Fig.1: General Government Expenditure on Education, total (%GDP) Source: Eurostat, own prelucration

Fig.2: The Participation Rate in Education and Training rises, Source: Eurostat, own prelucration

 

2.       Research Methodology

Within the project was initiated a cross-examination based on a questionnaire survey among both employers in the first stage and among students, in the second stage. We have chosen the questionnaire because it is "a scientific method of investigation, often the only available, of the social life subjective universe - opinions, attitudes, beliefs, knowledge, interests, etc. in a individually and collectively manner "[Zamfir, Vlăsceanu, 1993]. The results that we have obtained from the processing of information collected via questionnaire are essential for adapting curriculum and educational package to labor market requirements.

During the study were applied 20 questionnaires to employers from different fields of activity, most of it being privately owned (approx. 80%). Most of them are SMEs. The questionnaire has 4 sections: organization profile, staff recruitment, professional skills and performances and the characteristics of the desirable employee.

The results of the questionnaire for employers

2.1.         Section A. Organization Profile

Employers who participated in the survey work in areas such as Financial intermediation, Insurance and pension funding, Legal, accounting and auditing, tax consulting, Real Estate, Research and Development, Transport, Hotels and restaurants. 83.3% of investigated organizations are privately owned and 16.7% in public ownership.

In terms of organization size, most are micro-enterprises that have less than 10 employees (33.3%), and small size enterprises (with between 10 and 49 employees -27.8%) and average 50-249 ( 27.8%) and the fewest are large enterprises with 250 employees or more (11.1%).

An important element is the age of the organization. It had been chosen enterprises that proved experience on the market. 38.9% of organizations included in the survey are older than 10 years, 33.3% have between 5 and 10 years of experience and 27.8% operating in the market have less than five years.

2.2.         Section B. Staff Recruitment

A proportion of 16.7% of employers stated that they had vacancies for seeking employees for more than three months.

When asked about any difficulties encountered in the recruitment of university graduates in the field of Economics, only 5.6% of employers say that they are encountering such difficulties.

Among the methods utilized mainly for recruitment, employers have identified the following: the use of its database (60%) through portals work online (55%), recommendations acquaintances (45%) by the NEA (40%), ads newspapers (40%), attending job fairs (35%). Recruitment methods less used were: collaboration with public and private universities (15%) or through private placement agencies (10%).

Most of employers offer good working conditions to entice graduates to engage, (60%) or the possibility of promoting (60%). They also offer the opportunity to participate in ambitious projects (50%). 45% of employers consider that the existence of the organization concern regarding the culture of excellence is able to stimulate young graduates to engage. Fewer employers offer a great salary (35%) or a flexible work schedule (30%).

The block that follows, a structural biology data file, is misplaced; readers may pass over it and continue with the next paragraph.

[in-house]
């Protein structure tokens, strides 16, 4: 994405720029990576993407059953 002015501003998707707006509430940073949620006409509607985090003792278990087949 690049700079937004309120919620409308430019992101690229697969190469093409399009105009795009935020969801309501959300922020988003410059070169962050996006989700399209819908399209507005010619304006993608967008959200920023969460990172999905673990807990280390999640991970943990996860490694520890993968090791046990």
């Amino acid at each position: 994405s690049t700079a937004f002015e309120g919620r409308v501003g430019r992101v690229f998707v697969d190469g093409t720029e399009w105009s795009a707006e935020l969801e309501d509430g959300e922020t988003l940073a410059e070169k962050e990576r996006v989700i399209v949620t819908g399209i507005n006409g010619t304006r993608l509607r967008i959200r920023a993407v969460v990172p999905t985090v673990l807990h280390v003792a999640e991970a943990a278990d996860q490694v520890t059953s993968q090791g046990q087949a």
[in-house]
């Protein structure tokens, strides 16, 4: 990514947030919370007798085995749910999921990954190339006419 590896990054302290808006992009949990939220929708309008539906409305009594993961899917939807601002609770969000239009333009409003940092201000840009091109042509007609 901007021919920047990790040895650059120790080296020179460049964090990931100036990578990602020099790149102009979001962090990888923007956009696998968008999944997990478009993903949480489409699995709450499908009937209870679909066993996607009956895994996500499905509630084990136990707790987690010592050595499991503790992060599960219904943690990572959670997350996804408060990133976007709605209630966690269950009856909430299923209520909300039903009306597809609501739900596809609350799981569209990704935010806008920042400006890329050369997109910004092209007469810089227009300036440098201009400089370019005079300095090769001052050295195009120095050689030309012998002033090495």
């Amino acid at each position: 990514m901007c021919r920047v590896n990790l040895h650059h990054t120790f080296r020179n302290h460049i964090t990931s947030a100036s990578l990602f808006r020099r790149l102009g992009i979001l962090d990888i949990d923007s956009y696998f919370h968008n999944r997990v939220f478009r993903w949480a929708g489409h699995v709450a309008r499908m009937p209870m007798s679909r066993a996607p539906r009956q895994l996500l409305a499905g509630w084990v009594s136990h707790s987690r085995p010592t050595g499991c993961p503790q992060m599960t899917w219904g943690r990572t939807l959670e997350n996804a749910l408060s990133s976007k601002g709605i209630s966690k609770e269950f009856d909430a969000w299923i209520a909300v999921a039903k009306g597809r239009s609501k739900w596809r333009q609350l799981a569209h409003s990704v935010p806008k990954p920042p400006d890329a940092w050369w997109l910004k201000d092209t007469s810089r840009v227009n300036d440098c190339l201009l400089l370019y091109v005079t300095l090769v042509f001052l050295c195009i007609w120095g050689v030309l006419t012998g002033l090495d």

All employers have hired investigated in the past five years economic science graduates.

2.3.         Section C. Professional Skills and Performances

The questions in this section focused on the ability of education to support the development of academic skills and competences needed by graduates of the economic sciences.

The employers were asked to what extent are satisfied with the training of university graduates economic sciences. 56.3% of employers say they are largely satisfied and 43.8% are neither satisfied nor dissatisfied.

Regarding the correlation between the knowledge and skills acquired by graduates of economic sciences and job requirements, only 43.8% of employers believe that they largely correspond. The other employers say that the skills and knowledge gained are in accordance with job requirements only in small or very small amount (18.8%) or so and so (37.5%). Recorded average score is 3.19.

If in terms of theoretical knowledge acquired by graduate employers were largely satisfied to 43.8%, things are totally different when it comes to practical knowledge where the figure is only 6.3%. So a big minus the Romanian university system is that it puts a heavy emphasis on theoretical knowledge while practical training is neglected.

37.5% of respondents admitted that university graduates in the country are only slightly able to adapt quickly to changes in the field for which they had been trained, while 18.8% of employers believe that graduates will face largely.

The percentage of those who say that university graduates are able only to a limited extent to use the acquired knowledge for faster adaptation to job requirements is 25%, while the proportion of those of the opposite view is 18.8%.

Regarding the skills that university graduates own when hiring their average scores were recorded in the table 1 (where 1 - very poor, 5 - very good).

Thus, university graduates are the highest rated in terms of the ability to use the computer and surf the internet (average score 4.50) and the ability to inform and communicate in foreign languages (3.50), and ranked poorly in terms of ability to coordinate activities (2.75) or working under stress (2.75).

An overwhelming proportion of employers (81.3%) state that their employees graduate of economic sciences requires the development of skills through further training. However only 25% of respondents said that the organization had funded in the past two years additional training activities for their employees, in order to better adapt to the demands of the workplace.

 

 

 

 

 

 

 

Table 1: The skills that university graduates own

 

No

Type of proficiency

Average score

1

ability to use the computer and surf the internet

4,50

2

ability to inform and communicate in foreign languages

3,50

3